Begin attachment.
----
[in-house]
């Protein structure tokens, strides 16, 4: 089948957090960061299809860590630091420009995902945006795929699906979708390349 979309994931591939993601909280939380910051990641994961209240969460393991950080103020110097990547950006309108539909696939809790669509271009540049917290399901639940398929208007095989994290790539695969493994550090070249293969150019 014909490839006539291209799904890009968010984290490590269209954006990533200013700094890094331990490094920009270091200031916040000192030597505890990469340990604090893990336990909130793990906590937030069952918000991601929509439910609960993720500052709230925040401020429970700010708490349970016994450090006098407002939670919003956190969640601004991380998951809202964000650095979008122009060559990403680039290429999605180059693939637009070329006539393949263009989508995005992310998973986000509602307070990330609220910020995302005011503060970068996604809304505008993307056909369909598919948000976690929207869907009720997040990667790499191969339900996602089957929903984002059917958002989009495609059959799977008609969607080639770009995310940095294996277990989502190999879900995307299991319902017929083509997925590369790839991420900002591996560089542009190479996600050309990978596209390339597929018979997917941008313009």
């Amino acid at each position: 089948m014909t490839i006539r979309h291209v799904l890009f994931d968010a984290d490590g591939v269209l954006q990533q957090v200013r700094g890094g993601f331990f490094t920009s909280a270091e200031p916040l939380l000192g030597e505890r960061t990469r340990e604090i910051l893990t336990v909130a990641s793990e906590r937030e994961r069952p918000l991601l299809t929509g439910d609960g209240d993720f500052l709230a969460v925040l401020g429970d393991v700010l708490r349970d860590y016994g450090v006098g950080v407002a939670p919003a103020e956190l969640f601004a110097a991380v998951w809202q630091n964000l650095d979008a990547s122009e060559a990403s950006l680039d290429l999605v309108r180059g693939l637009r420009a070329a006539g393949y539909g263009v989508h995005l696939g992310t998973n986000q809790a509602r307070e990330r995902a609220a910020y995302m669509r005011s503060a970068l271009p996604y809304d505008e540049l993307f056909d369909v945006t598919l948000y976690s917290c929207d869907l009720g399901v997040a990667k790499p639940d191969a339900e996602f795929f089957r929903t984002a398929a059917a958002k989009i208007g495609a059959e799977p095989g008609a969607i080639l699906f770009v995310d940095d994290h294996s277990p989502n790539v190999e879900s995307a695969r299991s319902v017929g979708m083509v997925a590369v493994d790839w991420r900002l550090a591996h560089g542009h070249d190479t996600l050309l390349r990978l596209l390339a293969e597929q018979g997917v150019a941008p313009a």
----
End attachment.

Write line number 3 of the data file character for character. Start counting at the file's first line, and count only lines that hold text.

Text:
């Amino acid at each position: 089948m014909t490839i006539r979309h291209v799904l890009f994931d968010a984290d490590g591939v269209l954006q990533q957090v200013r700094g890094g993601f331990f490094t920009s909280a270091e200031p916040l939380l000192g030597e505890r960061t990469r340990e604090i910051l893990t336990v909130a990641s793990e906590r937030e994961r069952p918000l991601l299809t929509g439910d609960g209240d993720f500052l709230a969460v925040l401020g429970d393991v700010l708490r349970d860590y016994g450090v006098g950080v407002a939670p919003a103020e956190l969640f601004a110097a991380v998951w809202q630091n964000l650095d979008a990547s122009e060559a990403s950006l680039d290429l999605v309108r180059g693939l637009r420009a070329a006539g393949y539909g263009v989508h995005l696939g992310t998973n986000q809790a509602r307070e990330r995902a609220a910020y995302m669509r005011s503060a970068l271009p996604y809304d505008e540049l993307f056909d369909v945006t598919l948000y976690s917290c929207d869907l009720g399901v997040a990667k790499p639940d191969a339900e996602f795929f089957r929903t984002a398929a059917a958002k989009i208007g495609a059959e799977p095989g008609a969607i080639l699906f770009v995310d940095d994290h294996s277990p989502n790539v190999e879900s995307a695969r299991s319902v017929g979708m083509v997925a590369v493994d790839w991420r900002l550090a591996h560089g542009h070249d190479t996600l050309l390349r990978l596209l390339a293969e597929q018979g997917v150019a941008p313009a």